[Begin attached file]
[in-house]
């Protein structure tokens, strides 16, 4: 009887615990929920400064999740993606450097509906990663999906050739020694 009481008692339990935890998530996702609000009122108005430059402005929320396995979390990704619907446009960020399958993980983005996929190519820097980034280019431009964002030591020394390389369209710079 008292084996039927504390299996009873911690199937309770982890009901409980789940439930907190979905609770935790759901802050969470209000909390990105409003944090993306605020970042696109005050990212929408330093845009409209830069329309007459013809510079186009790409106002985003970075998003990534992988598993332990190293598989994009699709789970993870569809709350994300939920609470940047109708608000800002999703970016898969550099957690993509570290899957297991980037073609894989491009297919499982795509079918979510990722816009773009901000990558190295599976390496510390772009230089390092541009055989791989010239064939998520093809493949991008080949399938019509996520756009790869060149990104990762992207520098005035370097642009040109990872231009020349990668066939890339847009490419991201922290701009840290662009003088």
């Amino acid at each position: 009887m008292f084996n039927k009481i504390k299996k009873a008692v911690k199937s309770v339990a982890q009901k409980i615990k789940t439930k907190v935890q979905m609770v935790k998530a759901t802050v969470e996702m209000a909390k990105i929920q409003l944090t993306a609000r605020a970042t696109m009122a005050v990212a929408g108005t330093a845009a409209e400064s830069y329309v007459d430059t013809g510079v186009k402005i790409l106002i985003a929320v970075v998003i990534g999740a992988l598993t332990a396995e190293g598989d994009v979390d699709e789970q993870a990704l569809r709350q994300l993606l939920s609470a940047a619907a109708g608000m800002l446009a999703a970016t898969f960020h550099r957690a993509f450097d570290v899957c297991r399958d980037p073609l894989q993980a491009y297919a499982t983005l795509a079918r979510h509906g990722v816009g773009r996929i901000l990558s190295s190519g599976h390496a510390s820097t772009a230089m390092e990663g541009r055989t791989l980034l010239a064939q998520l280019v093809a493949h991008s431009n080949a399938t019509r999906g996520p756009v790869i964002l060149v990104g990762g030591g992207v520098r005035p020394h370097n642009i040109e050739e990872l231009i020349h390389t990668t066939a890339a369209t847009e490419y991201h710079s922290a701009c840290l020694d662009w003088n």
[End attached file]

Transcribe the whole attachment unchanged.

[in-house]
């Protein structure tokens, strides 16, 4: 009887615990929920400064999740993606450097509906990663999906050739020694 009481008692339990935890998530996702609000009122108005430059402005929320396995979390990704619907446009960020399958993980983005996929190519820097980034280019431009964002030591020394390389369209710079 008292084996039927504390299996009873911690199937309770982890009901409980789940439930907190979905609770935790759901802050969470209000909390990105409003944090993306605020970042696109005050990212929408330093845009409209830069329309007459013809510079186009790409106002985003970075998003990534992988598993332990190293598989994009699709789970993870569809709350994300939920609470940047109708608000800002999703970016898969550099957690993509570290899957297991980037073609894989491009297919499982795509079918979510990722816009773009901000990558190295599976390496510390772009230089390092541009055989791989010239064939998520093809493949991008080949399938019509996520756009790869060149990104990762992207520098005035370097642009040109990872231009020349990668066939890339847009490419991201922290701009840290662009003088």
């Amino acid at each position: 009887m008292f084996n039927k009481i504390k299996k009873a008692v911690k199937s309770v339990a982890q009901k409980i615990k789940t439930k907190v935890q979905m609770v935790k998530a759901t802050v969470e996702m209000a909390k990105i929920q409003l944090t993306a609000r605020a970042t696109m009122a005050v990212a929408g108005t330093a845009a409209e400064s830069y329309v007459d430059t013809g510079v186009k402005i790409l106002i985003a929320v970075v998003i990534g999740a992988l598993t332990a396995e190293g598989d994009v979390d699709e789970q993870a990704l569809r709350q994300l993606l939920s609470a940047a619907a109708g608000m800002l446009a999703a970016t898969f960020h550099r957690a993509f450097d570290v899957c297991r399958d980037p073609l894989q993980a491009y297919a499982t983005l795509a079918r979510h509906g990722v816009g773009r996929i901000l990558s190295s190519g599976h390496a510390s820097t772009a230089m390092e990663g541009r055989t791989l980034l010239a064939q998520l280019v093809a493949h991008s431009n080949a399938t019509r999906g996520p756009v790869i964002l060149v990104g990762g030591g992207v520098r005035p020394h370097n642009i040109e050739e990872l231009i020349h390389t990668t066939a890339a369209t847009e490419y991201h710079s922290a701009c840290l020694d662009w003088n």